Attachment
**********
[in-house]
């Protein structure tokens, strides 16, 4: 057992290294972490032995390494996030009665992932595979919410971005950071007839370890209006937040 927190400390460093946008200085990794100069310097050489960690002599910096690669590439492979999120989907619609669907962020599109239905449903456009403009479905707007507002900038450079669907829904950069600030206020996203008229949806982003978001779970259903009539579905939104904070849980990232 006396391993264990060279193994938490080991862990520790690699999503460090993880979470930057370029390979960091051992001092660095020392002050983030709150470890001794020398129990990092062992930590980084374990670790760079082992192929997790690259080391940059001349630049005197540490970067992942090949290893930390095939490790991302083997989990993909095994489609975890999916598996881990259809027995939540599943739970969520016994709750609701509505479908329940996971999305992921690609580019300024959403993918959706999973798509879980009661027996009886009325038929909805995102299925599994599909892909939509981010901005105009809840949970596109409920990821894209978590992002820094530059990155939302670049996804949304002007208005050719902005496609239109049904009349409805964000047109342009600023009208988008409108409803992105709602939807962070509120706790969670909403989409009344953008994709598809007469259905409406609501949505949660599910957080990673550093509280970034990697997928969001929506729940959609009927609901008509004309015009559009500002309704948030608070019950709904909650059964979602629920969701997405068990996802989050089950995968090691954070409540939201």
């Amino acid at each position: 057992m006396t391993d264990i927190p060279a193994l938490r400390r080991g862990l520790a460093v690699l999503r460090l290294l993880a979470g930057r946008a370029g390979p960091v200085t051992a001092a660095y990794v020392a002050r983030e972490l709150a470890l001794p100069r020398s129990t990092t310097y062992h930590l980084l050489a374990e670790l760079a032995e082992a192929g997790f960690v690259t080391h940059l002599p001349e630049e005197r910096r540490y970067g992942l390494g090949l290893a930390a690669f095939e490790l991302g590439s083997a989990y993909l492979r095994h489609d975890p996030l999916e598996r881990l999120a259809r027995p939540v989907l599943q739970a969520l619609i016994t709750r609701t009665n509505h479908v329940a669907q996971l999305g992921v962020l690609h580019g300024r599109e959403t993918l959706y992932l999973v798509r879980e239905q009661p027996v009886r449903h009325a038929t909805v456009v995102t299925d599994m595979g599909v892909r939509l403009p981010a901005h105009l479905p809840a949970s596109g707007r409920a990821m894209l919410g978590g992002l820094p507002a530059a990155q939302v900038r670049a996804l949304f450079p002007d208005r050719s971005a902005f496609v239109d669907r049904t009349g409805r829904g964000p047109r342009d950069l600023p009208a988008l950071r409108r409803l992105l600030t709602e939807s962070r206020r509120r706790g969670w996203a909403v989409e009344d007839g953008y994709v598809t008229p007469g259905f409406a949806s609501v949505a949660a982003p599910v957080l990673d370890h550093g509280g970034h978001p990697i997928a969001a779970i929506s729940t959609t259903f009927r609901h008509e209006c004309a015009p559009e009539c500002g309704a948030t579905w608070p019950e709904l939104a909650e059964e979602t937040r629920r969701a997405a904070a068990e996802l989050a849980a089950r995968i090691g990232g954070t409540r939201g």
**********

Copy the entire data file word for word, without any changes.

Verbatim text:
[in-house]
């Protein structure tokens, strides 16, 4: 057992290294972490032995390494996030009665992932595979919410971005950071007839370890209006937040 927190400390460093946008200085990794100069310097050489960690002599910096690669590439492979999120989907619609669907962020599109239905449903456009403009479905707007507002900038450079669907829904950069600030206020996203008229949806982003978001779970259903009539579905939104904070849980990232 006396391993264990060279193994938490080991862990520790690699999503460090993880979470930057370029390979960091051992001092660095020392002050983030709150470890001794020398129990990092062992930590980084374990670790760079082992192929997790690259080391940059001349630049005197540490970067992942090949290893930390095939490790991302083997989990993909095994489609975890999916598996881990259809027995939540599943739970969520016994709750609701509505479908329940996971999305992921690609580019300024959403993918959706999973798509879980009661027996009886009325038929909805995102299925599994599909892909939509981010901005105009809840949970596109409920990821894209978590992002820094530059990155939302670049996804949304002007208005050719902005496609239109049904009349409805964000047109342009600023009208988008409108409803992105709602939807962070509120706790969670909403989409009344953008994709598809007469259905409406609501949505949660599910957080990673550093509280970034990697997928969001929506729940959609009927609901008509004309015009559009500002309704948030608070019950709904909650059964979602629920969701997405068990996802989050089950995968090691954070409540939201």
């Amino acid at each position: 057992m006396t391993d264990i927190p060279a193994l938490r400390r080991g862990l520790a460093v690699l999503r460090l290294l993880a979470g930057r946008a370029g390979p960091v200085t051992a001092a660095y990794v020392a002050r983030e972490l709150a470890l001794p100069r020398s129990t990092t310097y062992h930590l980084l050489a374990e670790l760079a032995e082992a192929g997790f960690v690259t080391h940059l002599p001349e630049e005197r910096r540490y970067g992942l390494g090949l290893a930390a690669f095939e490790l991302g590439s083997a989990y993909l492979r095994h489609d975890p996030l999916e598996r881990l999120a259809r027995p939540v989907l599943q739970a969520l619609i016994t709750r609701t009665n509505h479908v329940a669907q996971l999305g992921v962020l690609h580019g300024r599109e959403t993918l959706y992932l999973v798509r879980e239905q009661p027996v009886r449903h009325a038929t909805v456009v995102t299925d599994m595979g599909v892909r939509l403009p981010a901005h105009l479905p809840a949970s596109g707007r409920a990821m894209l919410g978590g992002l820094p507002a530059a990155q939302v900038r670049a996804l949304f450079p002007d208005r050719s971005a902005f496609v239109d669907r049904t009349g409805r829904g964000p047109r342009d950069l600023p009208a988008l950071r409108r409803l992105l600030t709602e939807s962070r206020r509120r706790g969670w996203a909403v989409e009344d007839g953008y994709v598809t008229p007469g259905f409406a949806s609501v949505a949660a982003p599910v957080l990673d370890h550093g509280g970034h978001p990697i997928a969001a779970i929506s729940t959609t259903f009927r609901h008509e209006c004309a015009p559009e009539c500002g309704a948030t579905w608070p019950e709904l939104a909650e059964e979602t937040r629920r969701a997405a904070a068990e996802l989050a849980a089950r995968i090691g990232g954070t409540r939201g």